Are You at Risk for Heart Disease?

Are You at Risk for Heart Disease?

A risk factor causes a person to be vulnerable to an unhealthy event or disease such as smoking and heart disease.

While the cause of heart and blood vessel disease is not fully understood, we do know that heart disease is a chronic illness that starts in childhood and progresses as we age. Through research, risk factors that contribute to the development and progression of cardiovascular disease have been identified.

Risk factors that cannot be changed or are uncontrollable:

  • Age
  • Sex
  • Heredity or family history

Risk factors that can be changed or controlled:

  • Cigarette smoking and tobacco use
  • Diabetes
  • Excess body fat
  • High blood pressure
  • High cholesterol
  • Lack of exercise
  • Stress

It is important to recognize which factors pertain to you and your lifestyle. While you cannot change uncontrollable risk factors, their presence makes it even more important that you do control the other risk factors with a healthy lifestyle combined with prescribed medications. Controlling these risk factors may slow, and in some cases, reverse the progress of heart disease.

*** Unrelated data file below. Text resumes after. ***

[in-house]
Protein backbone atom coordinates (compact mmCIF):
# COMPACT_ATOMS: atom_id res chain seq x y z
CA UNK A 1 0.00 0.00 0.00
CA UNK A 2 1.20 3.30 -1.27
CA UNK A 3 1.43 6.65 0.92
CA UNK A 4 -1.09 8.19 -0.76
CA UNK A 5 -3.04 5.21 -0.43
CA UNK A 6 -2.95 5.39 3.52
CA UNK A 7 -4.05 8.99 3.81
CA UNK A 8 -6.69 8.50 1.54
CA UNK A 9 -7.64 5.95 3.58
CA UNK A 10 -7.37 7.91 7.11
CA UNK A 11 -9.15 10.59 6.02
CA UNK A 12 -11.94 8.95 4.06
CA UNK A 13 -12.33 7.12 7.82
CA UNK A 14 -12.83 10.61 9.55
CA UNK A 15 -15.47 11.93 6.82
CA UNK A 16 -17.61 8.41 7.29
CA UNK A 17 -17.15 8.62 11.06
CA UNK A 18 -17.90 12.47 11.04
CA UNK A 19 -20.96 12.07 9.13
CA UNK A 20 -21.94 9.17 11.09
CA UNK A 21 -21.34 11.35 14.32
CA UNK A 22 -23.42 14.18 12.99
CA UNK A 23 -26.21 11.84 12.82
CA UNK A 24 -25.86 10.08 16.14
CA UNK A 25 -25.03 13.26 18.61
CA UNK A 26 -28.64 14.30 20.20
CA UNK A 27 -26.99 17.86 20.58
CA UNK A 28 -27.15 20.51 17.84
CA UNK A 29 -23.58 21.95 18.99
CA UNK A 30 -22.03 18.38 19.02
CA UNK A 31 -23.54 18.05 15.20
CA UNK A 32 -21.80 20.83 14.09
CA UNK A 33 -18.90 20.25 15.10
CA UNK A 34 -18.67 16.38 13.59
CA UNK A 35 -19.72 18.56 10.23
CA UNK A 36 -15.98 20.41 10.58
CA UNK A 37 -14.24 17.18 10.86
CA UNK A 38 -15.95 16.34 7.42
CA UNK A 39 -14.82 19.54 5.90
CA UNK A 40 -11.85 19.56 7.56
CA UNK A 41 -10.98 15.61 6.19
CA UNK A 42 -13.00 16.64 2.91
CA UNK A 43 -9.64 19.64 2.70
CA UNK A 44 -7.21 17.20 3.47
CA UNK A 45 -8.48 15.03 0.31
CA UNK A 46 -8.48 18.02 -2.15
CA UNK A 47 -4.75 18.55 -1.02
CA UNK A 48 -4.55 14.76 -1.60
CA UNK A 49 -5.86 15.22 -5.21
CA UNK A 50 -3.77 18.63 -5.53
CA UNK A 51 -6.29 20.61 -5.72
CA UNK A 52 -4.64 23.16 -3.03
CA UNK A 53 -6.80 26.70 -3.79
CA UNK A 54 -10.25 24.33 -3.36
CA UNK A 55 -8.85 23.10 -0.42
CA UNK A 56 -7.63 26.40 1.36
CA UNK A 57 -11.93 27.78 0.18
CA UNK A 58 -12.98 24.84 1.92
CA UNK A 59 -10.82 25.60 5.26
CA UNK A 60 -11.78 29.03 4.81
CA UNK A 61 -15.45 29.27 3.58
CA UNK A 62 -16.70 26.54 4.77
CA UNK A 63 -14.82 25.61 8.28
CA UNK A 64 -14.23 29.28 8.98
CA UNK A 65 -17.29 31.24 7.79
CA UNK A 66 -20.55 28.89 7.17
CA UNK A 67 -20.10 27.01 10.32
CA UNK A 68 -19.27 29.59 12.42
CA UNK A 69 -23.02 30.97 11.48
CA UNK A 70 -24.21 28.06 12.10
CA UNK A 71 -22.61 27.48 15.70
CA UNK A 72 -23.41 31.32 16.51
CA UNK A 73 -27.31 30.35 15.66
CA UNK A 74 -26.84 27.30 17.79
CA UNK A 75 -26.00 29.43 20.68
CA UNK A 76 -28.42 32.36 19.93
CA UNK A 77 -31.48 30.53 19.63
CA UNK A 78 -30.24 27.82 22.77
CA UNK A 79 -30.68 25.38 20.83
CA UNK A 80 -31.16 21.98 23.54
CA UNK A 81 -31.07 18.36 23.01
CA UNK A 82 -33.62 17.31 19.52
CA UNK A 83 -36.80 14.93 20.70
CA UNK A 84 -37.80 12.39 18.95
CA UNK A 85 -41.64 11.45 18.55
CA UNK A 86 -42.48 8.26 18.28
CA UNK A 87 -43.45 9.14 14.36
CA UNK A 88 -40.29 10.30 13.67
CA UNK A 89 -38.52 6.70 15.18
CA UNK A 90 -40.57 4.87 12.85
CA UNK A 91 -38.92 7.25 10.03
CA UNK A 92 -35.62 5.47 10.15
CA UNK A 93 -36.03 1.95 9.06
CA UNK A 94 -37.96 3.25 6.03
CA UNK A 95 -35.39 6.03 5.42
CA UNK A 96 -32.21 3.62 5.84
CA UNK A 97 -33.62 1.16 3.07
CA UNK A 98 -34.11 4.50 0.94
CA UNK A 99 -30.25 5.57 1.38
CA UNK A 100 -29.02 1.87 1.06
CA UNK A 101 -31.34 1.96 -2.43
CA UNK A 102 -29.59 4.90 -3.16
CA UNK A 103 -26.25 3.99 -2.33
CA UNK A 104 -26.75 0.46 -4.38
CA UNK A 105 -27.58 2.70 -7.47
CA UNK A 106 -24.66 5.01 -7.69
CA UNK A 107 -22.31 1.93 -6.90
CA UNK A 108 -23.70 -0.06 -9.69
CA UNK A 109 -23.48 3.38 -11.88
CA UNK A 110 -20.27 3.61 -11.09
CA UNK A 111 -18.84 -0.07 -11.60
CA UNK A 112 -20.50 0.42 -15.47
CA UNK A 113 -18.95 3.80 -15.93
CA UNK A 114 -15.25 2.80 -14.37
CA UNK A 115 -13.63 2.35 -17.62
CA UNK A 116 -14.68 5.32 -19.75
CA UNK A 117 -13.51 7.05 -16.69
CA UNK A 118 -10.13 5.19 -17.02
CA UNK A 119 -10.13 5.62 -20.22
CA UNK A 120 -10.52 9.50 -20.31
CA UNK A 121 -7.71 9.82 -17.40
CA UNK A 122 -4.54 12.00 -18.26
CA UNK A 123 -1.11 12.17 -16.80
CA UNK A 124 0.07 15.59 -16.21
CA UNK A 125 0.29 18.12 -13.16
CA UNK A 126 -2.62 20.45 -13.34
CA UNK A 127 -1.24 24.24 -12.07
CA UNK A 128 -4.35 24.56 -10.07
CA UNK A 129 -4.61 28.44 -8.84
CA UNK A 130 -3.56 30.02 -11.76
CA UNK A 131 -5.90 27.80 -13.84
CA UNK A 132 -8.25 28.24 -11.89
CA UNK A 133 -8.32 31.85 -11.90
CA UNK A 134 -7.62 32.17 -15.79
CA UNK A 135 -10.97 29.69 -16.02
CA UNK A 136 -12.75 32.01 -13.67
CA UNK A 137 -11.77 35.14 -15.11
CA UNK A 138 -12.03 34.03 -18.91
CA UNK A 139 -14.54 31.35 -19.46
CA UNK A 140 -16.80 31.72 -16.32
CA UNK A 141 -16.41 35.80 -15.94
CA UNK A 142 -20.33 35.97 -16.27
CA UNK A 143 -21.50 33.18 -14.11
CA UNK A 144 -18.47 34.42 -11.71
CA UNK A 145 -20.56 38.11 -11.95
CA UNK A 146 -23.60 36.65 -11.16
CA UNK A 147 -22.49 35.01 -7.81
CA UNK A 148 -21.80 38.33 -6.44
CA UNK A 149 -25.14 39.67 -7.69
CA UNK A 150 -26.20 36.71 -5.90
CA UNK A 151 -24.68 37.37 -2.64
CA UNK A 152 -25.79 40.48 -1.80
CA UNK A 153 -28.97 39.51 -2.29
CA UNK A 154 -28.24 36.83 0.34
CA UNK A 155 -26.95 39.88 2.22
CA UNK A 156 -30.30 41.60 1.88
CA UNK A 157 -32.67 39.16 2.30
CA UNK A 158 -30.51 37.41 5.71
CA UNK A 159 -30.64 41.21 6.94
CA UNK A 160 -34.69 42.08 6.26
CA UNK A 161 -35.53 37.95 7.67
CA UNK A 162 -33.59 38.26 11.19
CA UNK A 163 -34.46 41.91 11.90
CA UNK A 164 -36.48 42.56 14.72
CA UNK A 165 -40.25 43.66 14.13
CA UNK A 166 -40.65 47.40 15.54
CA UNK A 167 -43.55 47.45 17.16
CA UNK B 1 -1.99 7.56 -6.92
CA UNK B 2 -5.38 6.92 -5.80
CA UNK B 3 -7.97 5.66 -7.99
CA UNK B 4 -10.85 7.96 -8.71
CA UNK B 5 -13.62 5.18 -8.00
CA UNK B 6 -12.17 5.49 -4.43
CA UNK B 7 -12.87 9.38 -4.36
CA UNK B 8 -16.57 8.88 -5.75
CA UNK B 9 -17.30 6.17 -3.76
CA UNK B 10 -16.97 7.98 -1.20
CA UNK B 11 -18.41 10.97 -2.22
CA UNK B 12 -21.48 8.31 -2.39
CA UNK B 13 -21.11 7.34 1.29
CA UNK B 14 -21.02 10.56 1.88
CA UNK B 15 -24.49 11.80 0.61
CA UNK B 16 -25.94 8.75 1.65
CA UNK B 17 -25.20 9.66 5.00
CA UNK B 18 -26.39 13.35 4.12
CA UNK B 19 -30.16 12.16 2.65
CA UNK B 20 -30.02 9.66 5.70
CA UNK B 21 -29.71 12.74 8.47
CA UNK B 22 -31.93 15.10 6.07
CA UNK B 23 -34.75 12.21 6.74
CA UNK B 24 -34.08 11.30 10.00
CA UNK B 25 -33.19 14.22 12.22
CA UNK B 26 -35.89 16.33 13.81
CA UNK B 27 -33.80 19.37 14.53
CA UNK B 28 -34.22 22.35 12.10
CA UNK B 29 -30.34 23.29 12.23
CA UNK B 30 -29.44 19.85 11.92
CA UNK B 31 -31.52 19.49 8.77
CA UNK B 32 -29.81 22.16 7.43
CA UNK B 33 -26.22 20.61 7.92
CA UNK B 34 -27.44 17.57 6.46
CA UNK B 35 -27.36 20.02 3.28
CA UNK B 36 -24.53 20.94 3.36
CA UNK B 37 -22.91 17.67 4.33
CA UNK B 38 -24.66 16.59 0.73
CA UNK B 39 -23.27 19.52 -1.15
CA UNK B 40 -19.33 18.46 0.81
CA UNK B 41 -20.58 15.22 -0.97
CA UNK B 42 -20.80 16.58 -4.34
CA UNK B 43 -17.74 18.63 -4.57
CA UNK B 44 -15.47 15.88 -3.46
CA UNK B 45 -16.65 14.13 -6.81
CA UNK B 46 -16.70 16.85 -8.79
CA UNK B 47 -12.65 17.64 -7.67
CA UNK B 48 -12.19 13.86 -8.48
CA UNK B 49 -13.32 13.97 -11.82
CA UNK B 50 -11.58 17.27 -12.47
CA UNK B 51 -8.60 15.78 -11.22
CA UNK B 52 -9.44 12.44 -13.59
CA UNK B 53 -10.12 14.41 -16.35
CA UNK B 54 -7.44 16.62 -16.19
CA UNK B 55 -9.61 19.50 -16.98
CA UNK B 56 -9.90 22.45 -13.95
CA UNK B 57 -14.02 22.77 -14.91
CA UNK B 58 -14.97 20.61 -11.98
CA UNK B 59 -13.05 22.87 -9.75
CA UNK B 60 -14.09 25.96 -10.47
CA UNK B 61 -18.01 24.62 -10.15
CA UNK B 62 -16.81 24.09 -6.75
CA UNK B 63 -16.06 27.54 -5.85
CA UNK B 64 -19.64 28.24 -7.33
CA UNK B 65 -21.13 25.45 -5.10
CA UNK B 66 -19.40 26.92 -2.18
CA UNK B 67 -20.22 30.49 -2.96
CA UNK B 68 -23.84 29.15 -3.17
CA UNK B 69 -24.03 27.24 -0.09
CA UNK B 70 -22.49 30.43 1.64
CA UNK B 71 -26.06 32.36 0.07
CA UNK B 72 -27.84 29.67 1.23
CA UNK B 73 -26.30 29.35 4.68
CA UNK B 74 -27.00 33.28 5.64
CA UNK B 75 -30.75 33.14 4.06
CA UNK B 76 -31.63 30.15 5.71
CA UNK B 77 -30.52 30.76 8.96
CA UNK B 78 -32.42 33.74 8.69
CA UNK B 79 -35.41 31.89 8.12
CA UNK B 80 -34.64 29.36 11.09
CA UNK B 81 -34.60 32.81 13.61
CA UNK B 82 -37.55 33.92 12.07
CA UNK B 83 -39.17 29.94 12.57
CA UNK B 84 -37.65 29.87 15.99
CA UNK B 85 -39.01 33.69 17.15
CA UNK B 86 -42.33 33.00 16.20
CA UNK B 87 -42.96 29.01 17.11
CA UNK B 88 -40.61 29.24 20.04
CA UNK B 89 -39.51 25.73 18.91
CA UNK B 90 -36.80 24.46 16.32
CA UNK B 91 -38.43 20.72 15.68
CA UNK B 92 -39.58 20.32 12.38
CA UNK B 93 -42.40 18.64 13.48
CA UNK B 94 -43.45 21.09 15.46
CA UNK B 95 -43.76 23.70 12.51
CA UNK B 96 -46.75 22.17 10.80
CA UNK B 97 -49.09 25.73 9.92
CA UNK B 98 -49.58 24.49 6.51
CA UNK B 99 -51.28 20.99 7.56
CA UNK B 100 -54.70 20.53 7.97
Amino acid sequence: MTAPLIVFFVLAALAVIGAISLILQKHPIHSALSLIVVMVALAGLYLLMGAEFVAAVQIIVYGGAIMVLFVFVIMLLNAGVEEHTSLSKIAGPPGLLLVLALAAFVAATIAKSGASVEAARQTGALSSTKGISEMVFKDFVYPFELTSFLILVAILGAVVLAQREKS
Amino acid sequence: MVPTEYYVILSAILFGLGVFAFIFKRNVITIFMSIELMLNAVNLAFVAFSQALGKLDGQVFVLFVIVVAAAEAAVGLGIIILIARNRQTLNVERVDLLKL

Each controllable risk factor affects your health so it is important that you know what you can do to modify or eliminate them. No one is more in control of your health than you are. Be sure to talk to your primary care physician or family doctor about your risk factors. 

Signs and Symptoms Not to Ignore

When you have heart disease, physical activity, emotional stress, and even eating can sometimes bring on symptoms. The most common signs of a heart attack are:

  • Chest discomfort with lightheadedness, fainting, sweating, nausea or shortness of breath
  • Pain that spreads to the shoulders, neck or arms
  • Uncomfortable pressure, fullness, squeezing or pain in the center of the chest that lasts more than a few minutes, or goes away and comes back

Other less common warning signs of a heart attack may include:

  • Atypical chest pain, stomach or abdominal pain
  • Nausea or dizziness (without chest pain)
  • Shortness of breath and difficulty breathing (without chest pain)
  • Palpitations, cold sweat or paleness
  • Unexplained anxiety, weakness or fatigue

Not all of these signs occur in every attack. If you are experiencing any of the above, it is important for you to get help immediately. Call 9-1-1 or your emergency medical services, so you or someone experiencing a heart attack can get to a hospital right away.